Here is the acid test that will prove what we just said is right: Carefully examine the body text of your existing homepage. Then, attempt to insert three to five different keywords and key phrases three to four times each, somewhere within the actual body of your existing page. In doing that, chances are you will end up with a homepage that is next to impossible to understand and read.
One mistake some people do is to force their prospects to wade through endless key phrase lists or paragraphs, in an attempt to describe their features and benefits. The other reason they do that is in trying to please the search engines at the same time. Writing a powerful and effective homepage around carefully defined keywords and key phrases is a sure way you can drive targeted traffic to your web site and keep them there once you do.
If some people still say re-writing a homepage takes too much time and costs too much money, think of the cost of losing prospective clients and the real cost of lost sales and lost opportunities. In the end, writing a strong homepage that will achieve all your desired goals will largely justify your time invested and the efforts you will have placed in the re-writing of your homepage.
This section presents a recommended layout for your homepage in order to make it as search engine friendly as possible. This is where you set the theme of your site. Let's suppose the primary focus of your site is about online education. You also have secondary content that is there as alternative content for those not interested online education. There is also other content that you would like to share with your visitors. For example, this might include book reviews, humor, and links.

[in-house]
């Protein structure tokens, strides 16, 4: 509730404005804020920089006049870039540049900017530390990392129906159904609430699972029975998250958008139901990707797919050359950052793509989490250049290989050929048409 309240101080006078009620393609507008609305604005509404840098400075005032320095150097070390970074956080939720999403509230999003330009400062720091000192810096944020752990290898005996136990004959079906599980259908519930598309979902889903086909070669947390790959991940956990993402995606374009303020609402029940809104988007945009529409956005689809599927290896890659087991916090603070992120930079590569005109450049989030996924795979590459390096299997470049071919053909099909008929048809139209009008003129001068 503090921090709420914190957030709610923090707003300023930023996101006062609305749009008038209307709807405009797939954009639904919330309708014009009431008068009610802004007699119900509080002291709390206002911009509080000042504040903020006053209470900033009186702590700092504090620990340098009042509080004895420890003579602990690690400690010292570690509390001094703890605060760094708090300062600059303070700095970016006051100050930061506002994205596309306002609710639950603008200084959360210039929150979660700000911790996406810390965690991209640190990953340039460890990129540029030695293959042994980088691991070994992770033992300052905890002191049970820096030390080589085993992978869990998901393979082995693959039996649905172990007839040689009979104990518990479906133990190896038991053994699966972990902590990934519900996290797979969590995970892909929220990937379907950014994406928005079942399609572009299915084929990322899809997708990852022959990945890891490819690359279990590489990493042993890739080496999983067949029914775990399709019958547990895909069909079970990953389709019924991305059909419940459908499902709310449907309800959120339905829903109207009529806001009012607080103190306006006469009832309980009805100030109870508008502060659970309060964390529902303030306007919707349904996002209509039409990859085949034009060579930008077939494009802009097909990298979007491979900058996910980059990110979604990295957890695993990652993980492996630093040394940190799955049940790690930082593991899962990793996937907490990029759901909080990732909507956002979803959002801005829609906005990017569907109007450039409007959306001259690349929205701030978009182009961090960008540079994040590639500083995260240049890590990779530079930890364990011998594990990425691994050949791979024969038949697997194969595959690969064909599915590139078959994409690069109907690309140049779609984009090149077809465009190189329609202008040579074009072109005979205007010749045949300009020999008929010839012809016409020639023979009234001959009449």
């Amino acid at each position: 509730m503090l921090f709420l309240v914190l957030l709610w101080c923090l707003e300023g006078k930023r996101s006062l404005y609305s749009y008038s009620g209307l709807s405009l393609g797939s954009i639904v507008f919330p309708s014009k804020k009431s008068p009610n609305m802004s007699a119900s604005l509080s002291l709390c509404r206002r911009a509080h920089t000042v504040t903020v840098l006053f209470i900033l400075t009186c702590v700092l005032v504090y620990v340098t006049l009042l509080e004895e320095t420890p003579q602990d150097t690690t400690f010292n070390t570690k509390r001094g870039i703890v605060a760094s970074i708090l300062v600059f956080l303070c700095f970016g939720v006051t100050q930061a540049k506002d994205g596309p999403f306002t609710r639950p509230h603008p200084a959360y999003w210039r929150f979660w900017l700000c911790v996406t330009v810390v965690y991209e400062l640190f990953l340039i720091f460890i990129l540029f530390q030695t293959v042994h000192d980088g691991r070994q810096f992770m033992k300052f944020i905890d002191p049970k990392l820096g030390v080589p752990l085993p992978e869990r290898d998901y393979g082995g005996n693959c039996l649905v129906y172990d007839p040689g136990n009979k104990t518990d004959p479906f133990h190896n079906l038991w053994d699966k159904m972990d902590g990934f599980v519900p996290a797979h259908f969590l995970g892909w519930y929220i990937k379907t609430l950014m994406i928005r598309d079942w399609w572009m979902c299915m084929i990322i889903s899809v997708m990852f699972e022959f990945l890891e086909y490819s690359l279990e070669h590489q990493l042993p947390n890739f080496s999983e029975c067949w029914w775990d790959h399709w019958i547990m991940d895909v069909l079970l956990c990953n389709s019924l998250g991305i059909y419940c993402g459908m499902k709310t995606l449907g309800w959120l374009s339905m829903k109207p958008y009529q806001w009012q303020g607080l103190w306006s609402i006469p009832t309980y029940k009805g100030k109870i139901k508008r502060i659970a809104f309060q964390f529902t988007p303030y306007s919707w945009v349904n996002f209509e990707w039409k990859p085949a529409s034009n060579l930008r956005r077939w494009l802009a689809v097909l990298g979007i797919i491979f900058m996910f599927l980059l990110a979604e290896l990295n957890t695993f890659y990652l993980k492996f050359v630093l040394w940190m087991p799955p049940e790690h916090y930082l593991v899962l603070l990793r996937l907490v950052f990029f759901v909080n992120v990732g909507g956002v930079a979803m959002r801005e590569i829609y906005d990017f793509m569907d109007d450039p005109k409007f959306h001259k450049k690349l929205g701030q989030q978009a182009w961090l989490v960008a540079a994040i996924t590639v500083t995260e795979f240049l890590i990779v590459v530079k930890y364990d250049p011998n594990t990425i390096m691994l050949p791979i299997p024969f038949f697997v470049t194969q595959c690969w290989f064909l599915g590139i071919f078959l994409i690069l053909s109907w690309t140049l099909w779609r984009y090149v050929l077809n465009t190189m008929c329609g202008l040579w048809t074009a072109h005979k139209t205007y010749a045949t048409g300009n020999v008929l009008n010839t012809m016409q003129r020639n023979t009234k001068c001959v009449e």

The top of your homepage, as discussed earlier is the most important. This is where you set the keywords and theme for the most important part of your site, the thing you really want to be found for.
Starting at the top of your index/home page something like this:
(After your logo or header graphic)
- A heading tag that includes a keyword(s) or keyword phrases. A heading tag is bigger and bolder text than normal body text, so a search engine places more importance on it because you emphasize it.
- Heading sizes range from h1 - h6 with h1 being the largest text. If you learn to use just a little Cascading Style Sheet code you can control the size of your headings. You could set an h1 sized heading to be only slightly larger than your normal text if you choose, and the search engine will still see it as an important heading.
- Next would be an introduction that describes your main theme. This would include several of your top keywords and keyword phrases. Repeat your top 1 or 2 keywords several times, include other keyword search terms too, but make it read in sentences that makes sense to your visitors.
- A second paragraph could be added that got more specific using other words related to online education.
- Next you could put smaller heading.
- Then you'd list the links to your pages, and ideally have a brief decision of each link using keywords and keyword phrases in the text. You also want to have several pages of quality content to link to. Repeat that procedure for all your links that relate to your theme.
- Next you might include a closing, keyword laden paragraph. More is not necessarily better when it comes to keywords, at least after a certain point. Writing "online education" fifty times across your page would probably result in you being caught for trying to cheat. Ideally, somewhere from 3% - 20% of your page text would be keywords. The percentage changes often and is different at each search engine. The 3-20 rule is a general guideline, and you can go higher if it makes sense and isn't redundant.